Château Lafite Rothschild is located in the Pauillac region of Medoc. The Lafite Rothschild is one of the most expensive and sought-after red wines in the world. It’s popular for its perfume, elegance and harmony, and the remarkable ability to age 50 years or more.


Taste: The 2018 vintage holds beautiful notes of creme de cassis, tobacco, cedar, graphite and lead pencil shavings. This is a balanced and full-bodied wine with flavors of dark fruity blackberries, licorice and spices.  


Average price of Château Lafite Rothschild, Pauillac 2018: $700+

7. Gaja Barbaresco, Piedmont 2006 (Italy)

Gaja is located in Barbaresco, Piedmont, and is one of Italy’s most iconic winemakers.  The wine estate is well-known for their Nebbiolo-based wines, like this Barbaresco, which is 100% Nebbiolo.


Taste: The 2006 Italian vintage has a bright, intense and ripe berry nose. Flavors are deep, rich, with notes of cherry liqueur, vanilla spice and leather. It has high alcohol, soft tannins and a long finish.


(To read more about some of the best Barbaresco wines you can buy, read this informative article.)


Average price Gaja Barbaresco, Piedmont 2006: $300+

8. Marchesi Antinori Solaia Toscana IGT 2015 (Italy)

The famous Tuscan winemaker Antinori produces renowned wines like Solaia, Tignanello and Guado al Tasso.


Taste: The 2015 vintage has a rich, intense, sweet nose and flavors of anise, blackberries, vanilla, dark fruits, spices and licorice. This is a layered wine with fresh acidity, ripe tannins and long finish.


Average price Marchesi Antinori Solaia Toscana IGT 2015: $300+

9. Chateau Rayas Chateauneuf du Pape Reserve 2008 (France)

Chateau Rayas owns 12 hectares of vines in Chateauneuf du Pape. It’s well-known for its powerful, full bodied wines made predominantly from Grenache, Syrah and Mourvèdre.


Taste: The 2008 vintage is stony on the nose with minerals and offers plenty of acidity. Flavors feature sarsaparilla soda, red fruits, with a herbal and green olive tone. It’s a medium-bodied,  dry red wine with a long finish.


Average price Chateau Rayas Chateauneuf du Pape Reserve 2008: $600+


For further reading, check out some of the best wine brands in the world, and some of the best French wines you should get hold of.

How to Buy Red Wine

There are plenty of ways to buy red wine. The simplest is to visit your local wine merchant.


You could also check out online wine sellers, wine auctions or wine brokers, especially for the rarer wines.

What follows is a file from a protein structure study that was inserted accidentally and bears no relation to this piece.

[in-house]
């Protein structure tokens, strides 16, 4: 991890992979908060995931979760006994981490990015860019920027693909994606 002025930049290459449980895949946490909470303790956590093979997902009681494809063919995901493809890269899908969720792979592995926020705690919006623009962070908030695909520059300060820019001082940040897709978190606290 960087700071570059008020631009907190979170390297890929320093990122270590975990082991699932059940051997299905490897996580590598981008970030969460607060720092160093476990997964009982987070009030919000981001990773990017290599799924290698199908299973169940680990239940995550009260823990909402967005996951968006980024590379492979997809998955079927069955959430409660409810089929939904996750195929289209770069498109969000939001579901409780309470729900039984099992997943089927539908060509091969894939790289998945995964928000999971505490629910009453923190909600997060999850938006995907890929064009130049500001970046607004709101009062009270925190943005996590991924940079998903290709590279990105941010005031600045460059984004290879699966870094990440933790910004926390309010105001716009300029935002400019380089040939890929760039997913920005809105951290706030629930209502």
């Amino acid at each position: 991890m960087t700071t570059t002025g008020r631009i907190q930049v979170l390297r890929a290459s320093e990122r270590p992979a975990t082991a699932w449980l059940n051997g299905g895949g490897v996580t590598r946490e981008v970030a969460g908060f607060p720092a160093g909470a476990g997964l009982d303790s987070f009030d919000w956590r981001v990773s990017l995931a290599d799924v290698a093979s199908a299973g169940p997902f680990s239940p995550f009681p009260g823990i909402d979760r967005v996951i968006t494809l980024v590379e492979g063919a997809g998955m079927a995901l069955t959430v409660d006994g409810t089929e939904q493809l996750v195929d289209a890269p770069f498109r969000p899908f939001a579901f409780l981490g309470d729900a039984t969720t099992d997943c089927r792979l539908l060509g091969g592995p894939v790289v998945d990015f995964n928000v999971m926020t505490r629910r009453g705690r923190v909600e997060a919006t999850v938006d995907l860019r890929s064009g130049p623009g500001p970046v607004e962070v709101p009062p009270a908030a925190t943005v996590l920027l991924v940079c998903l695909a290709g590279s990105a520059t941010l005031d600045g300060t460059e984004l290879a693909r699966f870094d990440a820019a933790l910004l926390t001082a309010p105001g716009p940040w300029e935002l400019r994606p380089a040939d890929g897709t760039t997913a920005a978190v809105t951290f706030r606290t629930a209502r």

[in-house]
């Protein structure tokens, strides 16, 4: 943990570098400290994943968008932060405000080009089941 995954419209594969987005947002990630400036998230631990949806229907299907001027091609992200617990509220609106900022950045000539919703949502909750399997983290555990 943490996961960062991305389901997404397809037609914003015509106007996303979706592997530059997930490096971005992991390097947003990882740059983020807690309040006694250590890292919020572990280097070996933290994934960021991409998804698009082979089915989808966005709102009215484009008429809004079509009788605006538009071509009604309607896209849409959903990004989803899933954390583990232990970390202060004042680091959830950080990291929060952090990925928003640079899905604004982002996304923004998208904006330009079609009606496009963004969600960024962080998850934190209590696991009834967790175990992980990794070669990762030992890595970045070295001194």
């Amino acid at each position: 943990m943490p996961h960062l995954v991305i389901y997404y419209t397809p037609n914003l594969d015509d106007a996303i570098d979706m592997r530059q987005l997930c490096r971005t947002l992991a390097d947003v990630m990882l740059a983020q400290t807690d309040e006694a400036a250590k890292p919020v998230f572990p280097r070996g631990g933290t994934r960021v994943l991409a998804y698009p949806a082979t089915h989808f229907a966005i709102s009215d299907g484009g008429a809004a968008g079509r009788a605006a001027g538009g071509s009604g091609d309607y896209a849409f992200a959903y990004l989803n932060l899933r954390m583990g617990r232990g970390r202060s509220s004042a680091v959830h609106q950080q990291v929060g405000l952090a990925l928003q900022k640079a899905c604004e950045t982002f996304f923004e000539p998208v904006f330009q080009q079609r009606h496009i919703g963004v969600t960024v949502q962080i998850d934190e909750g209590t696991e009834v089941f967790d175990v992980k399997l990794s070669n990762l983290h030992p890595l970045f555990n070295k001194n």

However, in most cases, you’d have to do the market research yourself to find the best red wine bottles to buy and the best prices.


Besides making sure your wine bottle is authentic, you’ll also have to take care of insurance, shipping, and the perfect storage solution if you don’t have the proper wine storage already!


Thankfully, there’s a much easier way to buy red wines!

Buy the Best Red Wines through Vinovest

Vinovest is an online wine investment platform that allows you to purchase wines for drinking and for long term investing. Vinovest helps you choose, buy, sell, authenticate, and store your red wines, an Asti Spumante or a Montrachet wine for the long term.


Better still - Vinovest delivers your Shiraz, Nebbiolo, or any other bottle from your portfolio to you whenever you wish to take a sip of it.

How it works

All you need to do is to follow these four steps:


  1. Sign up (with your name, email ID, and password) on the Vinovest website.
  2. Answer a brief questionnaire on your investment preferences and risk appetite.
  3. Add a minimum of $1000 to your account.
  4. Track your fine wine portfolio online and watch it grow!

Benefits of Buying Red Wines through Vinovest

Here's why you should use Vinovest to buy, store and sell your fine wines.

Easy buying and selling

You can buy and sell wine from anywhere in the world, from Chile to China, with just a few clicks on Vinovest’s Artificial Intelligence (AI) based online platform.

Best prices

Vinovest helps you buy wines at the best wholesale prices directly from global wine exchanges, winemakers and merchants.

Provenance and authenticity

Counterfeit bottles are a common problem these days. But Vinovest authenticates every single bottle and checks its provenance, before you choose to buy them.

Curated portfolio

Vinovest’s professional team of Sommeliers and data scientists help curate your red wine portfolio with proprietary financial models based on historical data. Access your wine portfolio online at any time.

Optimal storage

Your wines are kept safely in bonded warehouses, under perfect conditions of light, humidity, vibration, and temperature.

Insurance

Vinovest keeps your wines safe under the eyes of security cameras. And what happens if the primary method fails? Power back-ups will guarantee the perfect climate control.


Vinovest has a comprehensive insurance policy to protect your wine cellar, so you know your wines are safe always.

Access to a global network

You’ll have access to new vineyards, private winery sales, and limited releases of rare wines through Vinovest’s extensive global network.    

Ownership

Every single wine you buy through Vinovest belongs to you, be it a Bello Napa Valley Chardonnay, a Cotes du Rhone wine, or an Australian Mentor Cabernet Sauvignon.

Easy delivery

Want to uncork that Pinot Noir in your portfolio? No problem. Vinovest can have your wines safely shipped to you (or to your buyer if you choose to sell it.)

Conclusion

You’ll find hundreds of red wines from different parts of the world - some of which you can uncork right away to celebrate an occasion. Some others can be cellared for years to be sold at attractive prices!


But, researching and buying them on your own is a complicated process - no guarantee that you’ll get authentic bottles at the right prices! Also, finding ways to store and sell them just makes the process more complex.


Vinovest makes this entire process hassle-free for you.


Ready to build your collection with some of the best red wines in the world? Sign up now, and build your portfolio right away!